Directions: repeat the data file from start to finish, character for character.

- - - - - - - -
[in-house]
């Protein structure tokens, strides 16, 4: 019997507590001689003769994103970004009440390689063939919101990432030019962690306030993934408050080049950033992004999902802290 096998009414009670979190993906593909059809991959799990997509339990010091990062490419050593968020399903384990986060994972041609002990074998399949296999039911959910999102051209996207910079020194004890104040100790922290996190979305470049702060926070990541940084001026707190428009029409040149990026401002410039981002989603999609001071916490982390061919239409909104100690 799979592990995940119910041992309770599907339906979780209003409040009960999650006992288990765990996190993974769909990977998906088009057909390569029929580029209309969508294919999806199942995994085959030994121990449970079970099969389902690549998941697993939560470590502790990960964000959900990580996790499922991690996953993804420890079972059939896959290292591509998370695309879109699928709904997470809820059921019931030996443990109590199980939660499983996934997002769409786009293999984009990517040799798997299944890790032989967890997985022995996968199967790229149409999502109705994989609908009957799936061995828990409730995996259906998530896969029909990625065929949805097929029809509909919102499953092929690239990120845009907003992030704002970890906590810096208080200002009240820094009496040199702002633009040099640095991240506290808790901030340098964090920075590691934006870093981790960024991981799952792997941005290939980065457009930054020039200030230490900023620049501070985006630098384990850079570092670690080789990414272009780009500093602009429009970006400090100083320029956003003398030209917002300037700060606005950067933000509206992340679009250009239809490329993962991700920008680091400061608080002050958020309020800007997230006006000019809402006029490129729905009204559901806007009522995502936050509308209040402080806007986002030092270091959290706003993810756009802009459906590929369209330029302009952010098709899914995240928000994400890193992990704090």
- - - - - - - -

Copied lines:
[in-house]
């Protein structure tokens, strides 16, 4: 019997507590001689003769994103970004009440390689063939919101990432030019962690306030993934408050080049950033992004999902802290 096998009414009670979190993906593909059809991959799990997509339990010091990062490419050593968020399903384990986060994972041609002990074998399949296999039911959910999102051209996207910079020194004890104040100790922290996190979305470049702060926070990541940084001026707190428009029409040149990026401002410039981002989603999609001071916490982390061919239409909104100690 799979592990995940119910041992309770599907339906979780209003409040009960999650006992288990765990996190993974769909990977998906088009057909390569029929580029209309969508294919999806199942995994085959030994121990449970079970099969389902690549998941697993939560470590502790990960964000959900990580996790499922991690996953993804420890079972059939896959290292591509998370695309879109699928709904997470809820059921019931030996443990109590199980939660499983996934997002769409786009293999984009990517040799798997299944890790032989967890997985022995996968199967790229149409999502109705994989609908009957799936061995828990409730995996259906998530896969029909990625065929949805097929029809509909919102499953092929690239990120845009907003992030704002970890906590810096208080200002009240820094009496040199702002633009040099640095991240506290808790901030340098964090920075590691934006870093981790960024991981799952792997941005290939980065457009930054020039200030230490900023620049501070985006630098384990850079570092670690080789990414272009780009500093602009429009970006400090100083320029956003003398030209917002300037700060606005950067933000509206992340679009250009239809490329993962991700920008680091400061608080002050958020309020800007997230006006000019809402006029490129729905009204559901806007009522995502936050509308209040402080806007986002030092270091959290706003993810756009802009459906590929369209330029302009952010098709899914995240928000994400890193992990704090």